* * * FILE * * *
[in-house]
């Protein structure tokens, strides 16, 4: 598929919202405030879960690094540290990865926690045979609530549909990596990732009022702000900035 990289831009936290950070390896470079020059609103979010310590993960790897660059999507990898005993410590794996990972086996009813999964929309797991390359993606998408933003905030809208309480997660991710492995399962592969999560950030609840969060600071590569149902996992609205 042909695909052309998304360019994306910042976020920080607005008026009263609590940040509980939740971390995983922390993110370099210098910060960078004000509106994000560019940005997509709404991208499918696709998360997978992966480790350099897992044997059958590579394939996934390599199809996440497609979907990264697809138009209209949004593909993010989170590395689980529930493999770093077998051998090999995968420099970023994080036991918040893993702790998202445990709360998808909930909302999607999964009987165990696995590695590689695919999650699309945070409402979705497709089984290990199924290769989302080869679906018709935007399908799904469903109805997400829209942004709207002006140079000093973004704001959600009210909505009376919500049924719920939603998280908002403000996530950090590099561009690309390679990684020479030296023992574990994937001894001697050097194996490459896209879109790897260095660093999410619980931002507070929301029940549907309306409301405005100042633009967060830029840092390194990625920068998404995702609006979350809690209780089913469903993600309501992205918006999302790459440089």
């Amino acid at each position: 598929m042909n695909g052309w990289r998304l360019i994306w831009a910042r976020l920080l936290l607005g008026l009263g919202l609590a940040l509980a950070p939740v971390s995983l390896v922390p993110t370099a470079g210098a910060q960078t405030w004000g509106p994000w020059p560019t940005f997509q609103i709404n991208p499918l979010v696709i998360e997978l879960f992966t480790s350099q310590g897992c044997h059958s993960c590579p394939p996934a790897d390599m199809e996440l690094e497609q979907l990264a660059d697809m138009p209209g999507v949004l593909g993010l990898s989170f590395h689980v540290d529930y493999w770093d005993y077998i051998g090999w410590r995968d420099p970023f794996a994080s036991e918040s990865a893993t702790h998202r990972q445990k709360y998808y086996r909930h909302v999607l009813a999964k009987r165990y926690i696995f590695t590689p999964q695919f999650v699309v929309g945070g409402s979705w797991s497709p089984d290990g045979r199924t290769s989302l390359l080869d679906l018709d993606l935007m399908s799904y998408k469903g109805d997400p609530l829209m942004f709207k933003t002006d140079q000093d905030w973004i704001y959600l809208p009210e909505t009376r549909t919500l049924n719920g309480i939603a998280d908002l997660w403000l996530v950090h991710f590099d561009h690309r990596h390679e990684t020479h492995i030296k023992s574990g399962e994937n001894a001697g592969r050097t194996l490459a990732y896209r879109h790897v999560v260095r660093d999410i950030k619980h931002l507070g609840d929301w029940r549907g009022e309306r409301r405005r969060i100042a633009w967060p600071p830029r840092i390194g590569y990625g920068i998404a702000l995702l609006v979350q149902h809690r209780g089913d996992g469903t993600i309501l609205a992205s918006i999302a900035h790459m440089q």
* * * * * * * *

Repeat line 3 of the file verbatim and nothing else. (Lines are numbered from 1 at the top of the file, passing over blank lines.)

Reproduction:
């Amino acid at each position: 598929m042909n695909g052309w990289r998304l360019i994306w831009a910042r976020l920080l936290l607005g008026l009263g919202l609590a940040l509980a950070p939740v971390s995983l390896v922390p993110t370099a470079g210098a910060q960078t405030w004000g509106p994000w020059p560019t940005f997509q609103i709404n991208p499918l979010v696709i998360e997978l879960f992966t480790s350099q310590g897992c044997h059958s993960c590579p394939p996934a790897d390599m199809e996440l690094e497609q979907l990264a660059d697809m138009p209209g999507v949004l593909g993010l990898s989170f590395h689980v540290d529930y493999w770093d005993y077998i051998g090999w410590r995968d420099p970023f794996a994080s036991e918040s990865a893993t702790h998202r990972q445990k709360y998808y086996r909930h909302v999607l009813a999964k009987r165990y926690i696995f590695t590689p999964q695919f999650v699309v929309g945070g409402s979705w797991s497709p089984d290990g045979r199924t290769s989302l390359l080869d679906l018709d993606l935007m399908s799904y998408k469903g109805d997400p609530l829209m942004f709207k933003t002006d140079q000093d905030w973004i704001y959600l809208p009210e909505t009376r549909t919500l049924n719920g309480i939603a998280d908002l997660w403000l996530v950090h991710f590099d561009h690309r990596h390679e990684t020479h492995i030296k023992s574990g399962e994937n001894a001697g592969r050097t194996l490459a990732y896209r879109h790897v999560v260095r660093d999410i950030k619980h931002l507070g609840d929301w029940r549907g009022e309306r409301r405005r969060i100042a633009w967060p600071p830029r840092i390194g590569y990625g920068i998404a702000l995702l609006v979350q149902h809690r209780g089913d996992g469903t993600i309501l609205a992205s918006i999302a900035h790459m440089q």